Trade Show TalesBlog

10 Common Myths about Trade Shows

January 9th, 2014 7 COMMENTS

10 Common Trade Show Myths

If you’ve ever attended a trade show, you have an opinion about trade shows, trade show marketing, or exhibit design. I won’t try to dispel every myth, but here are 10 Common Myths about Trade Shows.

1. Trade Show Marketing is Marketing. Yes . . . and no. If you are a skilled marketer, you will grasp the nuances of trade show marketing, but it will take time. Most marketing managers gravitate to their strengths by focusing on the structure, the graphics, or the show promotion and planning. Intellectually, they know these are interconnected, but they may not know how to maximize their results. Work with professionals, whether it’s a graphic designer, an exhibit consultant, or a certified trade show manager. Trade show exhibit marketing is a craft learned the hard way through trial and error. It’s easy to burn through a lot of money before you figure out what works and what doesn’t. Don’t stumble through a year or two of mistakes when exhibit experts can save you time, money, and embarrassment.

2. Trade Show Labor is Hostile, Incompetent, and Expensive. Again, yes and no. No one will dispute that trade show I&D can be expensive, particularly in certain well-known venues. However, most I&D contractors are very competent. They can solve almost any last minute trade show display crisis. You may disagree with the show hall rules regarding labor regulations, but the actual laborers in your booth didn’t write them. If you disagree with the rules, don’t take it out on the guy or gal assembling your display. Contact your I&D labor provider or show management.

This is a sad but true fact regarding show labor at most trade shows. If three people are assigned to your booth, one person will be a star, one person will be average, and one person will be a zombie. Hire nine people and you are guaranteed to have three stars and three zombies. Sometimes you get lucky, and the ratio works in your favor. Sometimes not.

You have the power to control your labor costs, beginning with exhibit design. Consider assembly and packaging during the design phase. Are the components labeled, can it be packed without relying on a 20 page manual, and are the packaging materials reusable?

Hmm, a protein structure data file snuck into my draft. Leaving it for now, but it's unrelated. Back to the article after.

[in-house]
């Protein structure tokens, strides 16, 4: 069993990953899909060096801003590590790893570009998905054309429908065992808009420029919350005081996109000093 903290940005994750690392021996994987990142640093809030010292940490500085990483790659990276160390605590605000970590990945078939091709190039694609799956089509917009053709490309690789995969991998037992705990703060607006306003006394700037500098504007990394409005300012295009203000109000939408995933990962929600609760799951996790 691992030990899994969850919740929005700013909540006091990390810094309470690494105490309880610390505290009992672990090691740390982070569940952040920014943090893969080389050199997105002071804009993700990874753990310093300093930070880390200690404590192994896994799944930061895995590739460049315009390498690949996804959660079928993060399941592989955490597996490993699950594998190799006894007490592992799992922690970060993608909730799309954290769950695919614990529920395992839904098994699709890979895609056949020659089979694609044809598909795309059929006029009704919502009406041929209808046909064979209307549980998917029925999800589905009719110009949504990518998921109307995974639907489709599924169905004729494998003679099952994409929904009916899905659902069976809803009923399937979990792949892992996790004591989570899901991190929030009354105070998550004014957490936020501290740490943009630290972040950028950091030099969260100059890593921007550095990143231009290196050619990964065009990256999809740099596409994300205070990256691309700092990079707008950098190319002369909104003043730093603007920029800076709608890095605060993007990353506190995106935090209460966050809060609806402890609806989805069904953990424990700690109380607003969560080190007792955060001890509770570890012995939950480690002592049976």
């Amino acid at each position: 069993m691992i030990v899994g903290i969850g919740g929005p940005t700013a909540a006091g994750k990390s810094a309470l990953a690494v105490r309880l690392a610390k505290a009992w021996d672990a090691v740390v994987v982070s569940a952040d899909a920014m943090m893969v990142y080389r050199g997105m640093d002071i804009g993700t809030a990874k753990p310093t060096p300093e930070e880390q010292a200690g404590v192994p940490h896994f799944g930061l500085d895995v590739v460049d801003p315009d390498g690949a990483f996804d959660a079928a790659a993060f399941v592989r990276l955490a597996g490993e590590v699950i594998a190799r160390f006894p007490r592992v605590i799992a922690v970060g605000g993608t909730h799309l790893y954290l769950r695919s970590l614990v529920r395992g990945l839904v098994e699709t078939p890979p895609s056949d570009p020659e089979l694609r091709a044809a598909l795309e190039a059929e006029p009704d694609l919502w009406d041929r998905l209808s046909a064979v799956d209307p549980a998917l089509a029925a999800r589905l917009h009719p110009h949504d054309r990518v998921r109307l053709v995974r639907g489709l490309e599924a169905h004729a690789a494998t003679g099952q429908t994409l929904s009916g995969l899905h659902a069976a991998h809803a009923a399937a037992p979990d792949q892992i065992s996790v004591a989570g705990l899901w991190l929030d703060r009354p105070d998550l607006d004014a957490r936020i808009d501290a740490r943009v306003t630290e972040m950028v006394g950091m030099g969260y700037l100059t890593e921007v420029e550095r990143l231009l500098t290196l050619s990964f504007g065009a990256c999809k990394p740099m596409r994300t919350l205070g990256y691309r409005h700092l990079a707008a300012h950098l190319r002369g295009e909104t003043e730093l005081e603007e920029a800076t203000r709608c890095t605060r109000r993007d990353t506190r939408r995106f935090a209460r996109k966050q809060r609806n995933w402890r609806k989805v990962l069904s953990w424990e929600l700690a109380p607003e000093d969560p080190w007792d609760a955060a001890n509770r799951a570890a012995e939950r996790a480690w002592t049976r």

3. Anyone Can Staff a Booth. Too often, companies send the wrong folks to work the trade show booth. Even worse, they don’t train them. Not everyone has the temperament, the knowledge, or the discipline for a trade show. Here’s my rule:  Find those employees with previous retail sales experience who love assisting customers with product or service solutions. It doesn’t matter if they are in Sales, Marketing, Engineering, or Production. What matters is their attitude and their knowledge.

Want to know who not to send? “Joe.” Every company has a “Joe.” He drinks too much, he gambles too much, and he wanders around too much. About a half a dozen times a day, you’ll wonder what happened to Joe. Five minutes ago he was sucking down his third espresso, leaning on the counter, and ogling anything with two X chromosomes. Suddenly he’s gone . . . ONCE AGAIN!

4. Trade Shows are One Big Party. For some companies, that is true. They wine and dine customers to excess, party until daylight, and don’t attend any show sponsored events.

Inevitably, those are the same companies that grumble about their trade show ROI. They spent “X” but can only measure “Y” sales from the show. When you ask them about their pre-show promotions, their lead qualification, their client meetings at the show, and their follow up with prospective customers, you get a big “Duh?”  They didn’t plan their trade show marketing program, and now it’s suddenly the show’s fault.

5. Trade Shows are a Waste of Time. If you love sitting in a cubicle all day creating spreadsheets, then yes, a trade show is a waste of time. You fly to desirable locations like Las Vegas, San Francisco, Orlando, New York, New Orleans, or Chicago. You have to meet people, listen to their needs, talk about your company, stand on your feet, and generally be helpful, pleasant, and knowledgeable. Even worse, you may have to join clients for breakfast, socialize with them after show hours, mingle with potential suppliers, and attend educational seminars about your industry. That’s really tough

You either embrace the opportunity to build sales and learn something new, or you grumble about the airport, the food, the hotel, and the hassle of time away from the office. It’s all about your attitude.

6. Trade Show Displays are Expensive (Part 1). Very true, but so is almost any investment in capital equipment or advertising. Let’s explore this from another perspective. Let’s say your company purchased an $18,000 inline display (10 x 20). Then, let’s assume your company participates in four trade shows a year and you expect the booth to last five years. Now, take the average cost per show including show space, literature, airfare, hotels, meals, entertainment, transportation, and labor. If you are frugal, you’ll spend:

  • $25,000 per show
  • Multiply that by 20 shows (4 shows x 5 years) = $500,000
  • Then divide the booth cost $18,000 by the $500,000 in expenses